Thursday, June 29, 2006

Same-sex parenting and kids

Last year my then-14-year old daughter CB stumbled upon a right-wing online political discussion board. What shocked her was a post, and numerous followup comments, that were about a lesbian couple and their daughter. The post and comments were crude, homophobic and hateful. CB thought the post was very much what immature teenagers would say, and asked if most adults were so immature.

For CB this is mystifying, because she has a number of friends who have same-sex couples as parents. So does my son. For them, the bigotry and hatred against gays and same-sex parents doesn't make sense.

I had to tell her that on this particular issue, way too many adults are in fact very immature and intolerant. We had a discussion about why that is so, how many people are ignorant, or somehow that their own sexual identities are threatened in some way. I explained to CB that another part of the reaction is because same-sex couples who want to marry and adopt children are directly challenging traditionally defined gender and parenting roles.

As Rogers Cadenhead has pointed out on his blog (which I found via RebelDad), some conservatives fear that if homosexuals marry it will undermine "the basic grammar of marriage," that is, the traditional and narrowly-defined gender roles of husbands and wives.

There is also a growing movement among states to ban the fostering or adoption of children by gay couples, based again on a traditional notions of gender.

These attitudes have culminated in a fear of even discussing with children the fact that two men or two women can love each other and be committed to each other just as much as a man and a woman, and that gay couples can be good and loving parents. This fear is taking the shape of a crusade to prevent school children from being exposed to gender roles that differ from the traditional two-parent, mom at home with the kids and dad at work image. Heather Has Two Mommies has been banned in order to "protect" our children. Tinky-Winky and SpongeBob Squarepants are portrayed as nefarious underminers of traditional values.

I'm not in a same-sex relationship nor have I adopted children, but my personal experiences and those of my kids directly contradict the fear and heated opposition to same-sex relationships and parenting that we're seeing in this country.

At the most basic level, I've yet to see a convincing argument as to how exactly same-sex marriage threatens my own relationship and marriage with my wife. But what I've come to realize is that this issue is not about facts, it's about deeply ingrained conceptions of gender.

The issue of committed same-sex relationships does indeed challenge traditional gender roles and stereotypes. But of course any stay-at-home dad is also a direct challenge to this "traditional" definition of gender roles and of parenting. What could be more subversive of that definition than a dad who stays home full time with the kids and a mom who works full time bringing home the paycheck? Do those who claim to be protecting "traditional values" intend to outlaw stay-at-home dads?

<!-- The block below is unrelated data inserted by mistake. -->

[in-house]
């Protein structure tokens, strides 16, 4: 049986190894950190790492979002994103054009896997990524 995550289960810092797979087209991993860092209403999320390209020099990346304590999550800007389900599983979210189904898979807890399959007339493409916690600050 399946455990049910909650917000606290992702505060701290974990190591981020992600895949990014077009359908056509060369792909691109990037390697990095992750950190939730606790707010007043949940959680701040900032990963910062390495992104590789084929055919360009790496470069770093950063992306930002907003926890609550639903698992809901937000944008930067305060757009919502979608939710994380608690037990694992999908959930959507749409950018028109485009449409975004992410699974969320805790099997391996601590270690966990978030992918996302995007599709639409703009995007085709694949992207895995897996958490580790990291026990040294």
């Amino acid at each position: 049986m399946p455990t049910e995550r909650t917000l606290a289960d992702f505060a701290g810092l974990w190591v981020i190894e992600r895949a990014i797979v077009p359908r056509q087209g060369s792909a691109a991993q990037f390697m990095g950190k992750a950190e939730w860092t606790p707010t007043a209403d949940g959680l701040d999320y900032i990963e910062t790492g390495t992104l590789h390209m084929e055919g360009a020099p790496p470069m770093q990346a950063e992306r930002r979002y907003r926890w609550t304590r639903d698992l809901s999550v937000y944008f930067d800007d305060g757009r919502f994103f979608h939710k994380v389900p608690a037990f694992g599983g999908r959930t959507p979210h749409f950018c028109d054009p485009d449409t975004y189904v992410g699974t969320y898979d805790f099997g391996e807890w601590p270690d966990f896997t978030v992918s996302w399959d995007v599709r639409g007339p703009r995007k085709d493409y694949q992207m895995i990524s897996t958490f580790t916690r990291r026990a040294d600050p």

It seems that all too many people approach these issues without the crucial ingredients for making good, informed decisions: personal experience and empathy. And that lack of experience and empathy just reinforces their inability to get beyond traditional gender roles to see the human side of these issues.

Those who are so viscerally opposed to gay marriage, gay adoption, and open discussion of non-traditional families seem to be those who don't personally know any gay couples or gay parents. Personal experience can make all the difference, and makes it really difficult to demonize a whole group of people just because they are different from you or your expectations.

What's interesting on this front is the generational divide. Young people approve of gay marriage at much higher rates than their elders; even many young Republicans have no problem with the idea. Given the extent to which the Republican party in general has seized on this issue, and has adopted an electoral strategy that demonizes the idea of same-sex couples marrying or adopting children, this is particularly striking. My hunch is that this generational difference is due to personal experiences, that younger generations have much more direct personal experience with gay men and lesbians in loving, committed and long-term relationships, and that they are more accepting of non-traditional gender roles.

But won't the children be confused?

My own kids know quite a few children who have gay parents, that is, two mommies or two daddies. My kids have known kids with same-sex parents from their first days in kindergarten, not because it was focused on, but because it was just part of the natural conversation between kids about their families. And they accept it as natural.

One kindergarten friend of my daughter explained in a matter-of-fact way that she had been conceived through in-vitro fertilization, and that she had two mommies. This was not upsetting or disorienting to my daughter or the other children in the class. She accepted it, just as she accepted her friend as just another kid.